Limited View on Cultural Determinants

The differences in average happiness in nations have been explained mainly using social structural variables, for which considerable international statistics are available. By lack of data, cultural explanations have received less attention. Still there are indications that culture does matter. Inglehart and Klingemann (2000) has found strong correlations between happiness and value patterns in nations, people being happier in nations where indivi- dualistic values prevail. Likewise Senik (2011) has highlighted the influence culture has on happiness on immigrants in France whereas Brulé and Veenhoven (2012) showed how history influenced the average level of satisfaction.

Focus on Education

In this paper we add to this strand of research and look into the effects of education on happiness in nations. Education is likely to be a powerful determinant of happiness, since we spend a substantial part of our life in school. Together with family and religion, education is one of the main mechanisms for transmitting culture.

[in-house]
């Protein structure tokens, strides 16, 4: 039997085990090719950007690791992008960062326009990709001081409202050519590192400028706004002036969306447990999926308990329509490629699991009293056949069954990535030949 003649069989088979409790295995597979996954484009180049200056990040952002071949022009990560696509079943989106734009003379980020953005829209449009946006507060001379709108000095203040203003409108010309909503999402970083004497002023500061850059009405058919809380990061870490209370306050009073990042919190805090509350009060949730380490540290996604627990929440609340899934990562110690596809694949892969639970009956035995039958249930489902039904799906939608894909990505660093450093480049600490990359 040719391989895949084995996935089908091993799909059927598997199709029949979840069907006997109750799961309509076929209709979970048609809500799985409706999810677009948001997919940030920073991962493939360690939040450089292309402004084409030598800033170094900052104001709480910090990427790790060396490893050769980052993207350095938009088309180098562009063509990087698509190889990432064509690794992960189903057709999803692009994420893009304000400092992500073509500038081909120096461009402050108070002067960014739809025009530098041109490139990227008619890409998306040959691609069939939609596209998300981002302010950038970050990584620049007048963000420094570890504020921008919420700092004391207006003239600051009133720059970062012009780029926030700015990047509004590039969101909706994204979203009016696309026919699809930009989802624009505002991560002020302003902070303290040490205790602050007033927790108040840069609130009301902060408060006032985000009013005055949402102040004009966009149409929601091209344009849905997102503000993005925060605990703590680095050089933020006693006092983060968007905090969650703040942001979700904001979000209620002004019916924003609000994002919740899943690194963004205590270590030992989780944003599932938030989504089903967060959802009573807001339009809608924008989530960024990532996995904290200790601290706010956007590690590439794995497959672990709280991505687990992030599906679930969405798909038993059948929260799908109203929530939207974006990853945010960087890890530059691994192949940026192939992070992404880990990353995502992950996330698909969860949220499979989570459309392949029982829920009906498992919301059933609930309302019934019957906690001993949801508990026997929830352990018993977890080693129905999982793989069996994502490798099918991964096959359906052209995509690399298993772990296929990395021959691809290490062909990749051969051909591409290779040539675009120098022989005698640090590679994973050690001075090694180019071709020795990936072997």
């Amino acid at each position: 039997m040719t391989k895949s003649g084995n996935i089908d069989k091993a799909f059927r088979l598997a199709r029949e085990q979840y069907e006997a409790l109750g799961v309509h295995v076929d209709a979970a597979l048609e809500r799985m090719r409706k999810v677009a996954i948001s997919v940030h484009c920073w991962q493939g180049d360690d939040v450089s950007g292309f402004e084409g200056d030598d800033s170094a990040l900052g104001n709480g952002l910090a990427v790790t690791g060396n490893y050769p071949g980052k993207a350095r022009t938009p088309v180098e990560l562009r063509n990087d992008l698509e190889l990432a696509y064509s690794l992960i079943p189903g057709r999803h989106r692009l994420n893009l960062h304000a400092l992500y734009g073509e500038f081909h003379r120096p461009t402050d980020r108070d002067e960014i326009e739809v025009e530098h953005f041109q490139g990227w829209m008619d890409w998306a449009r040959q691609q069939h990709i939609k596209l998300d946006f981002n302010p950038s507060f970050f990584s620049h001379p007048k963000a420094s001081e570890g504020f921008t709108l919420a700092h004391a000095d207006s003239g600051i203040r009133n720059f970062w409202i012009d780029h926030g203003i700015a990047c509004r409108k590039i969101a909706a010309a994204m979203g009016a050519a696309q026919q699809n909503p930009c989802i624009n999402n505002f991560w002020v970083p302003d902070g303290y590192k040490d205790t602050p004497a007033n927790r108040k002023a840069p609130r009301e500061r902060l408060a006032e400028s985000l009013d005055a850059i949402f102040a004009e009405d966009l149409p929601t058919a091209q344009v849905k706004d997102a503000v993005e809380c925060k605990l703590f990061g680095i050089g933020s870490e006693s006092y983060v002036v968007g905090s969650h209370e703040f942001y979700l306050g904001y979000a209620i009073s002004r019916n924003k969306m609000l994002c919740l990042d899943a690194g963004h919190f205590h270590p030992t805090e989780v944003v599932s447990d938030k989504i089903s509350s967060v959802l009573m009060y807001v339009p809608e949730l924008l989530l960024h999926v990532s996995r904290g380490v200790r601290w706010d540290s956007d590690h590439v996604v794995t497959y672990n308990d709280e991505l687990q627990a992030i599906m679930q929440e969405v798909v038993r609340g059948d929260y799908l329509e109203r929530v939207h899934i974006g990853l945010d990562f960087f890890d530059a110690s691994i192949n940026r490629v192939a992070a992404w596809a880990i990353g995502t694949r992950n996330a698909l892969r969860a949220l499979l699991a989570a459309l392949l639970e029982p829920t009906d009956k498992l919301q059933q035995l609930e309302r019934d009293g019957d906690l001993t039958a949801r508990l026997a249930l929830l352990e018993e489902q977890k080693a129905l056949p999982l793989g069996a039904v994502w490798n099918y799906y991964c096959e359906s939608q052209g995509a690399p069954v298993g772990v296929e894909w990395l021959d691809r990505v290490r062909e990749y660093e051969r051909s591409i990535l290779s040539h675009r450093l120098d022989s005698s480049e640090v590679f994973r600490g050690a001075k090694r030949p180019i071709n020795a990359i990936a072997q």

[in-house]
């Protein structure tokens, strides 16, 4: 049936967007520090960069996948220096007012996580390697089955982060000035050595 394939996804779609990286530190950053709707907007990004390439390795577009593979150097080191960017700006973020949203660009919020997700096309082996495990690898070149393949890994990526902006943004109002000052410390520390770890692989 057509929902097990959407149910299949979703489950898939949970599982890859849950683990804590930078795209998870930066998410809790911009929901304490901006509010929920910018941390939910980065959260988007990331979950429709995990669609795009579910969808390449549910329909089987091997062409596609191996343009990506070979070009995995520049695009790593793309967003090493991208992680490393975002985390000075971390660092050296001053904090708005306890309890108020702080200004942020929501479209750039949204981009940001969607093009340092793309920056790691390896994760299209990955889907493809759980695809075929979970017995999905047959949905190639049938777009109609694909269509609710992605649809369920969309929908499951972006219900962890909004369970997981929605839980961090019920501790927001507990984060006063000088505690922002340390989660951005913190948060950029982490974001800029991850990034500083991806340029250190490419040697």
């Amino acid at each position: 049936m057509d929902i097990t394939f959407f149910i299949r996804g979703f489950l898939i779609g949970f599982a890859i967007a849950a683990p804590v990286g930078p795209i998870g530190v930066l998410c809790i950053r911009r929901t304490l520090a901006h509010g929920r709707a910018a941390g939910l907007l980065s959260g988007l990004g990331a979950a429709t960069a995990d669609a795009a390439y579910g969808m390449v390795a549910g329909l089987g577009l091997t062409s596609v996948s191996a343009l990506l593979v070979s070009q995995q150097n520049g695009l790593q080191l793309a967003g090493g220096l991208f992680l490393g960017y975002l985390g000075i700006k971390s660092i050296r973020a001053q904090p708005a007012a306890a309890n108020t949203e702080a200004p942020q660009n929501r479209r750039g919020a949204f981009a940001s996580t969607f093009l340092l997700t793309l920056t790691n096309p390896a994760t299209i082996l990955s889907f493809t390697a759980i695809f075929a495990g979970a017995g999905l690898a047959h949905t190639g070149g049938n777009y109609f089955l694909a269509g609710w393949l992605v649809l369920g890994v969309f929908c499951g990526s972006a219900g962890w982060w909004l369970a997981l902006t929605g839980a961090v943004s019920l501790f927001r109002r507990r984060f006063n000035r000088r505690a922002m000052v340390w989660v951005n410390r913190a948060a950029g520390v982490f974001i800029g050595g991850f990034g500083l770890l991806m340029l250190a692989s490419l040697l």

A special reason for focusing on education is that an earlier study showed that a considerable part of the dif- ference in average happiness across developed nations is in the psychological autonomy of its citizens. Exem- plary cases are Finland and France, with the Fins being both more autonomous and happier than the French ( Brulé & Veenhoven 2014 ). This calls for an explanation of this difference in “national character”.